Three cities show off government continuity procedures

Published 15 September 2006

Arlington, St. Louis, and New York lead the way by emphasizing data recovery and commmunications interoperability; trend shows cities outdoing state and federal continuity planners

“It’s expensive, politically sensitive and involves all sorts of turf issues among agencies,” says an observer about one government plan. Is he talking about the DHS reorganization or social security privatization? No. He’s describing the ongoing problems at the federal, state, and municipal level in creating robust continuity of government plans. The priorities are much the same as those of business continuity planners — data storage, off-site work locations, and maintaining vendor relationships — but this being government, internal conflicts can be much more bitter. “The best stories we tend to see are at the local level, where people have done a good job at getting smarter, getting information and sharing what they know,” said Anthony Cresswell, deputy director of the Center for Technology in Government at the University of Albany, N.Y.

Three cities, Arlington, Virginia; New York City; and St. Louis, Missouri provide instructive examples.

Arlington is the only one of the three that does not directly receive any of the $1.7 billion DHS provides state and local governments for homeland security projects (the city instead depends on receiving homeland security funding through the state program). After 9/11, the city was forced to abandon a planned redesign of its entire fiber-optic network structure, or Institutional Network, which provides voice, data, and video services for all county departments. Planners found the initial draft failed to account sufficiently for redundancy and vulnerable points of failure. The city also decided to use on-demand computing for its payroll and budgeting departments, and created an emergency IT unit that can install computers, notebook PCs, and phone communications within 90 minutes of a disaster. Emergency communications technology also became a priority: the city gutted an old police RV and spent $110,000 to fit it out with internet access, real-time videoconferencing, and mobile cameras.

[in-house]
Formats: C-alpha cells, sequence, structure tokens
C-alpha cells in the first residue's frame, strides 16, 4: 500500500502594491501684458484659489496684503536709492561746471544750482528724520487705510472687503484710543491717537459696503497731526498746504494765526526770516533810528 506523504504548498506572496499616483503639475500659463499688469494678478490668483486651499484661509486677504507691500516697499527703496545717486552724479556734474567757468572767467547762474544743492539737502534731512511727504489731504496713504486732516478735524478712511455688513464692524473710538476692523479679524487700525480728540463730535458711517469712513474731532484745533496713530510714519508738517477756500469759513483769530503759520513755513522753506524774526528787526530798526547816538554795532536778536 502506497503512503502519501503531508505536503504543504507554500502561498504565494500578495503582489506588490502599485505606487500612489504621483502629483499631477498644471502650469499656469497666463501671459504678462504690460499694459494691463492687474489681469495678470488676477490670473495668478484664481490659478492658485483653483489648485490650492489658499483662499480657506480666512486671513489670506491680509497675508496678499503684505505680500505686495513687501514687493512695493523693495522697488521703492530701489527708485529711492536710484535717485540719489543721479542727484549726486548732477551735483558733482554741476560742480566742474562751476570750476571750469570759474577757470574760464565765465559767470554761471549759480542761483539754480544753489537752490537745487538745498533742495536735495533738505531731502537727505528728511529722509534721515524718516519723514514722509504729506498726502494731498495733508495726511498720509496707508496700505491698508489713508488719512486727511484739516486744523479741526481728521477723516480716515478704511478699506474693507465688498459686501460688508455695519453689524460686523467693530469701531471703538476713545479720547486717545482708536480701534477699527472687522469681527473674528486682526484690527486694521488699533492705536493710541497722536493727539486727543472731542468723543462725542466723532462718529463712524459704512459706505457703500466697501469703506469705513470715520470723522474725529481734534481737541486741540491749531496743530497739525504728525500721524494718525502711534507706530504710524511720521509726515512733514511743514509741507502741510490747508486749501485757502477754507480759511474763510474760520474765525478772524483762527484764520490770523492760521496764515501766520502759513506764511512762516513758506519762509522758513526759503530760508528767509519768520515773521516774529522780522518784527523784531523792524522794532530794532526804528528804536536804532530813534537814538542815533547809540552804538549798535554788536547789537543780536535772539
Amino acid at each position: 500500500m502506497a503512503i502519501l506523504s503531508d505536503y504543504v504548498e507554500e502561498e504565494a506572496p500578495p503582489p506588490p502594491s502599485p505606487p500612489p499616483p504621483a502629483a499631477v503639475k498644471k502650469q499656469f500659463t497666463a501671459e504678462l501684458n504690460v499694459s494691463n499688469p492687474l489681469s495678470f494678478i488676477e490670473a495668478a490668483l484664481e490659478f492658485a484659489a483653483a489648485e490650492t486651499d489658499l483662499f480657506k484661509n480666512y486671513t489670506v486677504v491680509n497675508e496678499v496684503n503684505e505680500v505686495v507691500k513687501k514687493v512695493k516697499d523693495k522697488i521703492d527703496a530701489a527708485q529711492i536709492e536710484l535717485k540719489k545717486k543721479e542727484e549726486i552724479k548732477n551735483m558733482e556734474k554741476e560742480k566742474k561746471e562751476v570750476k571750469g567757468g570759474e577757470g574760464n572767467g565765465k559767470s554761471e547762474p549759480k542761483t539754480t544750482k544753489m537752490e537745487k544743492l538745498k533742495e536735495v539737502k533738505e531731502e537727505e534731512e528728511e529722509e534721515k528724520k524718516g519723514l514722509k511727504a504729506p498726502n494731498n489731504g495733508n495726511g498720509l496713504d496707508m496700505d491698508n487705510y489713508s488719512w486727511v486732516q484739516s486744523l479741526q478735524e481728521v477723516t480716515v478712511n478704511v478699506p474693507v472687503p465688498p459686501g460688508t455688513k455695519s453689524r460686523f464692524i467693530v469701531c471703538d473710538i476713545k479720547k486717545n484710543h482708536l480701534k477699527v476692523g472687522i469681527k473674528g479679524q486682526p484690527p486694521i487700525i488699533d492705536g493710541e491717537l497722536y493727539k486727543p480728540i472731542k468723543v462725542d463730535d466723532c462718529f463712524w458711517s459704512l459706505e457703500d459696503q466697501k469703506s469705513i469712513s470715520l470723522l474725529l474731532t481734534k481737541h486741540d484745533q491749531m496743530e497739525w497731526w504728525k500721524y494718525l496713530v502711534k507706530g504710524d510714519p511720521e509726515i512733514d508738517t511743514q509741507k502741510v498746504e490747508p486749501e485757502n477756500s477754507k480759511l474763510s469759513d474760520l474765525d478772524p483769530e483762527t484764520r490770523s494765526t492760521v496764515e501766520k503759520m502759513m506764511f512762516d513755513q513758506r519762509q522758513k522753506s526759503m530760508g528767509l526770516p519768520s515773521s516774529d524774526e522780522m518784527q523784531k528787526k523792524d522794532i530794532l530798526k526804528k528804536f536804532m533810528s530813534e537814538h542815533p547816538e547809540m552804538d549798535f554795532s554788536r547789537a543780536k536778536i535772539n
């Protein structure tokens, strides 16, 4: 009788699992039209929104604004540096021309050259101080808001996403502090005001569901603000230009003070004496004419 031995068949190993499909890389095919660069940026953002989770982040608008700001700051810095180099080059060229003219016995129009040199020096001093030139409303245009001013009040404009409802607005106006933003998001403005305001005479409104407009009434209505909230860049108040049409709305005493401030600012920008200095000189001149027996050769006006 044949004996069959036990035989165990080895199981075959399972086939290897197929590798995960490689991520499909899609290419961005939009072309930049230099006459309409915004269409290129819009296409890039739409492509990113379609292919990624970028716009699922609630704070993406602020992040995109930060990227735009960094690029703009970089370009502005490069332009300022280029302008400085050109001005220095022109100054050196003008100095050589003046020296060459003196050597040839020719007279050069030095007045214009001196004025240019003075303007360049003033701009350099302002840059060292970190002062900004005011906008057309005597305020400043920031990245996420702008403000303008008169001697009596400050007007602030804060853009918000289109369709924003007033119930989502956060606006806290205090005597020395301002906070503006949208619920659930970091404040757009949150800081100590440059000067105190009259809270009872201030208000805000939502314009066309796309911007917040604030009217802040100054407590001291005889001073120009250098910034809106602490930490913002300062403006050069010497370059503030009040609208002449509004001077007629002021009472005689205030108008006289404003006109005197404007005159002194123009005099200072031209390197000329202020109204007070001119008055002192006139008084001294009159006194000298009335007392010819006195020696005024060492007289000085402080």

Besides New Orleans, New York is the only American city to have recently put its continuity plans to a live fire test, only to have to build them back up again from the bottom. The city’s Emergency Operations Center was located at 7 World Trade Center, which is why the new center is being built a safe distance away from Manhattan, across the river in Brooklyn. A survivable communications system is the main priority: “We’re using server farms of blade servers and blade PCs, so all our PCs are back-racked,” one official said. “We’ve invested in multiple means of wireless transmission.” The city has also signed a number of disaster recovery contracts with IT vendors, developed notification protocols with local utilities, and purchased Raytheon’s TRP-1000 Transportable Radio Interconnect, a system that provides radio interoperability on mobile command vehicles.

St. Louis receives $9.2 million in DHS funding, ranking it in the middle of major urban areas. The city’s continuity efforts are closely coordinated with the St. Louis Area Regional Response Team, a regional organziation dedicated to earthquake and tornado relief across Missouri and Illinois. “The need for business continuity and disaster recovery is making more critical applications more Web-based,” one official said. “In our network, we’ve built secure, 100-bit Ethernet data pipes between the County-Regional Justice Information System, the City of St. Louis, the St. Louis Police Department and other justice-related agencies. We’ve also developed an extensive list of Web-based activities for different agencies.”

-read more in Caron Golden’s GCN report